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The Bill thrown out

  • Object type

  • Museum number


  • Title (object)

    • The Bill thrown out
  • Description

    Below the title: 'But the Pains and Penalties Inflicted'. The King, dressed as a mandarin, falls back fainting on a settee, attended by three stout ladies and General Bloomfield, all in Chinese dress. Behind is a slanting cloud of smoke, inscribed: 'The Bill is lost through your favorite Clause.' He murmurs: "Curse the Bishops, Oh I faint, I faint, I shall never survive this." Bloomfield, identified by a paper in his pocket: 'The Farmers Boy' [cf. No. 13237], bends towards him, saying, "aye that Cursed Adultery Clause has done the Business—"; he proffers a glass of 'Coniac'. A lady supports each arm, holding a bottle of 'Eau de Col[ogne]' to his nose; one, in back view, is (?) Lady Hertford; the other, Lady Conyngham, says: "Rouse my Love, & we will go, where the Rocks of Coral grow,! let us quit this Religious Country & go to Hanover." The third (? Mrs. Quentin) throws up her arms in despair. A huge Chinese jar (left) is decorated with a dragon; carved dragons or monsters support the sofa, and a table (right) on which is a decanter of 'Curacoa'.
    15 November 1820
    Hand-coloured etching


  • Producer name

  • School/style

  • Date

    • 1820
  • Production place

  • Materials

  • Technique

  • Dimensions

    • Height: 226 millimetres
    • Width: 290 millimetres
  • Inscriptions

      • Inscription Content

        Lettered with title and speech in image, and "Pub Nov 15 1820 by S W Fores 41 Picadilly".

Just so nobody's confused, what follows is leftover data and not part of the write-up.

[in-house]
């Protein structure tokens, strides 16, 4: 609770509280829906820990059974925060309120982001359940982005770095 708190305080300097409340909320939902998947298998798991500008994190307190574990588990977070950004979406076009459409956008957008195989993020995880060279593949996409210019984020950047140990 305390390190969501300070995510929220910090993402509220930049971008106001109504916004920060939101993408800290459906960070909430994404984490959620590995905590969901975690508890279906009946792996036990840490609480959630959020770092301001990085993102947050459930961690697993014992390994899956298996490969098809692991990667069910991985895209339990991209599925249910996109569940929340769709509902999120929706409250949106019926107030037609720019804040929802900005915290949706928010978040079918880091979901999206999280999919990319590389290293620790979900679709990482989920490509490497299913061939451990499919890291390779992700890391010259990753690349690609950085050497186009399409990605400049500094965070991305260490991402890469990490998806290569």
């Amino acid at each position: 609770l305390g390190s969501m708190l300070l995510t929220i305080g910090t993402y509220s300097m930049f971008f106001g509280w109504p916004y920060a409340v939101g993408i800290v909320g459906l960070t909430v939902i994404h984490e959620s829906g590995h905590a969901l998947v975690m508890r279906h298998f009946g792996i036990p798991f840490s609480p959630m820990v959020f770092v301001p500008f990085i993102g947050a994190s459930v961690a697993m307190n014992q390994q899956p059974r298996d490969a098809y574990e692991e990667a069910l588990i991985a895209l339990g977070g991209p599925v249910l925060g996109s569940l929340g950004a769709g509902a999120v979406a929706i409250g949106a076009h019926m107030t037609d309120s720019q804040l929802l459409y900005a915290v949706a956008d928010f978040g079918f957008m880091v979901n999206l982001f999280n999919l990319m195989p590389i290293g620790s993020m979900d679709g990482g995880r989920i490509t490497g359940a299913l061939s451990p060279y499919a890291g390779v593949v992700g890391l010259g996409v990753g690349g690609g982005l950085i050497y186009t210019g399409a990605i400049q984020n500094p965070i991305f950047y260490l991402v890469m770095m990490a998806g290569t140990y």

• Curator's comments

    (Description and comment from M. Dorothy George, 'Catalogue of Political and Personal Satires in the British Museum', X, 1952)
    The Bill of Pains and Penalties, see No. 13825, passed its second reading by 28, see No. 13973. The Archbishop of York, though asserting his belief in the Queen's guilt, declared that the divorce clause must be expunged, or he would vote against the third reading; he was supported by some of the bishops [only the Archbishops of York and Tuam, and the Bishop of Gloucester voted against the third reading; Canterbury and eight bishops voted for it; 'Parl. Deb.', N.S. iii. 1744-5; Creevey (10 Nov.) attributes the passing of the Bill to 'Union Peers and those villains of the Church'; on 11 Nov. he records the hanging of a bishop in effigy], but opposed by the Archbishop of Canterbury. An amendment to remove the clause was defeated by the Opposition who said that it would facilitate the passage of the Bill, which passed its third reading, 10 Nov., by 9 only, and was at once dropped by Liverpool, eager for an opportunity to do so, see No. 13972. Many, in voting against the Bill, declared their belief in the Queen's guilt, Ellenborough, for example, saying 'the evidence at the bar proved her Majesty guilty of adultery'. 'Parl. Deb.', N.S. iii. 1708. Arbuthnot wrote, 6 Nov., '. . . we are in high spirits; for her guilt has been pronounced most forcibly by many who voted against the Bill. ... In short her character is blasted for ever'. 'Corr.', ed. Aspinall, 1941, p. 20. The dropping of the Bill was taken by the populace as a verdict of innocence. The 'acquittal' and its consequences are almost the sole topics of caricature till the end of the year. For Hanover cf. No. 13974.


  • Bibliography

    • BM Satires 13986 bibliographic details
  • Location

    Not on display (Caricatures XII p.138)

  • Subjects

  • Associated names

  • Acquisition name

  • Acquisition date


  • Department

    Prints & Drawings

  • Registration number


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Object reference number: PPA180637

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